That's right. But it's actors, the directorial team, Teamsters, the crew, etc. Pretty much everyone on a set.

    They're not getting residuals as a matter of law, but through contract with the unions. And if those residuals are declining, then the unions that they belong to should find some other way of funding the health care plans and whatnot.

    Oh please. Millions if not billions of copies of copyrighted content downloaded every year and you suggest there's no evidence. C'mon.

    Downloaded content does not equal lost profits. If none of those users would have bought a DVD, then you've lost exactly $0.

    On the other hand, you'd still be in an economic recession, and have to compete with video games, music, etc. for consumer dollars.

    There's also stuff like iTunes and Netflix, which is how people watch movies nowadays - instead of buying DVD's. If the downstream revenues from those services are less than the downstream revenues from DVD's, then those revenues will be lower, without even considering piracy.

    And yes Masnick has pirate friends. Some of the so-called "tech entrepreneurs" who signed the letter Masnick orchestrated have their own history of copyright infringement.

    If that's how you're judging "pirates," then the music and movie industries are bigger "pirates" than the tech entrepreneurs - since they've had more of a "history of copyright infringement" than the entrepreneurs do.

    In any case: one of the selling points of PROTECT IP was that it would not affect any of the entrepreneurs that signed the letter. It is supposed to be narrowly tailored to affect only sites with no purpose other than wholesale piracy of complete media.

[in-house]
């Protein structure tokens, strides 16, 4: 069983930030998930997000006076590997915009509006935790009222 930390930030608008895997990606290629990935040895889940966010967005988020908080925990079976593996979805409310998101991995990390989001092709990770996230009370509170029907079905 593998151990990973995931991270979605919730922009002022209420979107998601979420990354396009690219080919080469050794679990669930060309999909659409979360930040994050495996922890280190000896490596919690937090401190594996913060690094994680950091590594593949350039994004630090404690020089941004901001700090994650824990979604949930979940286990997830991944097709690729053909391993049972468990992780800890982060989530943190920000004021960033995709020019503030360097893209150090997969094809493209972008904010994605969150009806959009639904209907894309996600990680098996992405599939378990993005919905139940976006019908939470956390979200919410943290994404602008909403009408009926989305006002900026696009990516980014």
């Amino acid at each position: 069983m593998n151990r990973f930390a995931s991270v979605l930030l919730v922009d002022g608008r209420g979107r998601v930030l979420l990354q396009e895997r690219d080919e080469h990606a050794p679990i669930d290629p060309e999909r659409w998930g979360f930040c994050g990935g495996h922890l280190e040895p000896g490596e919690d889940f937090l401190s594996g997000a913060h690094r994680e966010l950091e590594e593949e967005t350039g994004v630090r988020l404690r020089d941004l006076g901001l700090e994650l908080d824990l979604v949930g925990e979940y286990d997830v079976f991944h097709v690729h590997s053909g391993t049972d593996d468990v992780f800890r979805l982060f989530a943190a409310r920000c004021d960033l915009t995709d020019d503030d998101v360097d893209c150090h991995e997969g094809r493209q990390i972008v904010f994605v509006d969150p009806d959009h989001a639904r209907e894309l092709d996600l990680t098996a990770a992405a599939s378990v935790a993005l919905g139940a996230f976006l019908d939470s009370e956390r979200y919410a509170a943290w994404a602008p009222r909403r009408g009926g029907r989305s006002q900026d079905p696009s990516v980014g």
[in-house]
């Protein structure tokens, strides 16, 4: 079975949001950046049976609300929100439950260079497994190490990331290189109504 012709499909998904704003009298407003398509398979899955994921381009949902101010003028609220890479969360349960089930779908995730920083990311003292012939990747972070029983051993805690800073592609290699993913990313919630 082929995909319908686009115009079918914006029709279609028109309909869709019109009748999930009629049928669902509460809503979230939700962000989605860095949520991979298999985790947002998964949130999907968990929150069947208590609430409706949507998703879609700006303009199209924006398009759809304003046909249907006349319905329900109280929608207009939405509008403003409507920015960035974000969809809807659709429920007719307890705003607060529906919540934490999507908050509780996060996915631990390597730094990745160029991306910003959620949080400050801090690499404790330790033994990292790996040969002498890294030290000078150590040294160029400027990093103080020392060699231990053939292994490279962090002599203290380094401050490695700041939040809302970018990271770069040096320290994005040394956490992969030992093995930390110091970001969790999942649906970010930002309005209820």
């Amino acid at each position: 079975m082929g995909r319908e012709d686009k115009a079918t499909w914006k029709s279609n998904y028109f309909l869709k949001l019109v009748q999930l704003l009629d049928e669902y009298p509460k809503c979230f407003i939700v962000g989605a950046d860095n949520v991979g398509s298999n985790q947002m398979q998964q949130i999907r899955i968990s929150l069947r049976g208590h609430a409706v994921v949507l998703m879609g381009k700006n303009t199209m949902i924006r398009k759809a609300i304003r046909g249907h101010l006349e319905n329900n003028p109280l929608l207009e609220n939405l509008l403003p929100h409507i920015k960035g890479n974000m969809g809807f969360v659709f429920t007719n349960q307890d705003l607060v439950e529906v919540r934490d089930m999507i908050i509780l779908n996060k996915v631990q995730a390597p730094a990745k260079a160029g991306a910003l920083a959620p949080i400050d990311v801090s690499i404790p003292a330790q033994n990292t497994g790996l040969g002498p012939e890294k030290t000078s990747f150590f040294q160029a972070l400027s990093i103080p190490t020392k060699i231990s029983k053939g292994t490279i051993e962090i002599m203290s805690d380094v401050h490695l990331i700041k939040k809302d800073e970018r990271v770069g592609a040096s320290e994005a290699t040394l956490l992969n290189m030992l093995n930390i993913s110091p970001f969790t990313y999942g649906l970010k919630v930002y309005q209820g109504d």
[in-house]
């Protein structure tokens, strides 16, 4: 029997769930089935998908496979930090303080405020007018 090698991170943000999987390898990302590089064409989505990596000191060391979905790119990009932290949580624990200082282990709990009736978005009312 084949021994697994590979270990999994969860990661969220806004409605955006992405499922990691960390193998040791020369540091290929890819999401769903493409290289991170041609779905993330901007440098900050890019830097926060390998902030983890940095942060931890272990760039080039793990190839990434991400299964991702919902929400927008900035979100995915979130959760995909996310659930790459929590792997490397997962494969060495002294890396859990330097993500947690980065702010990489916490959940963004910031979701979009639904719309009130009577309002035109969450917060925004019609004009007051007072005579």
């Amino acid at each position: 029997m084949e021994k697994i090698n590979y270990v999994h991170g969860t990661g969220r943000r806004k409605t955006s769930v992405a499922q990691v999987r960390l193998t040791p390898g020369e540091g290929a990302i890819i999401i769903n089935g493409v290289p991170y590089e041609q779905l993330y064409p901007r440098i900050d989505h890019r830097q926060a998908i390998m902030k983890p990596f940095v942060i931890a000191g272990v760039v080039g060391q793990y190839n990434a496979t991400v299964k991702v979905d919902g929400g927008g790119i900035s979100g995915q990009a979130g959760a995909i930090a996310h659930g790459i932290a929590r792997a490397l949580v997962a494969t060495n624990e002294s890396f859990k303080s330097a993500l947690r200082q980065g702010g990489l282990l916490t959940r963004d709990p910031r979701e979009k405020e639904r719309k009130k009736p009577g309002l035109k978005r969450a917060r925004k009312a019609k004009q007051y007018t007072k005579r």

But thanks for being honest. By including those entrepreneurs in your definition of "piracy," you've just shown that PROTECT IP is not about sites like NinjaVideo, it's about anyone who tries to innovate without the legacy industries' approval.

    Bullshit. Residuals are paid on foreign box office, broadcast television, premium cable and basic cable.

    None of which are being affected by piracy! You're really just proving my third point.

    And you totall missed this point. Think of what would happen if PROTECT IP was around in the days when VHS was just starting out. Valenti would have labeled all VCR's were devices "dedicated to infringing activity." Anyone who made them would have their storefronts shut down; their assets cut off; and all magazines with advertisements for VHS tapes would be required, by law, to pull them.

    And the aftermarket from VHS tapes - which, for some studios, dwarfed tickets sales - would never have existed.

    Whatever the next version of the VHS tape is, it will involve the internet. PROTECT IP will allow studios to kill it before it's even born. That's bad for consumers, and ultimately, bad for the industries themselves. That includes the actors, crew, and etc. who have just lost a future revenue stream.

    I guess if damage to society is defined as the inability to get copyrighted content for free, you have a point.

    PROTECT IP attacks free speech; quashes competition; and makes the internet less secure. It puts the costs of enforcement onto third-party ISP's, payment processors, and advertisers. It wastes law enforcement resources on something that isn't necessarily criminal, and probably won't stop most infringement anyway. Most importantly, it is a blank check to the goverment and third parties to shut down websites without warning.

    Any of these things, alone, would harm the public more than piracy harms the public.

    And the best you can come up with is that its opponents just want stuff for free?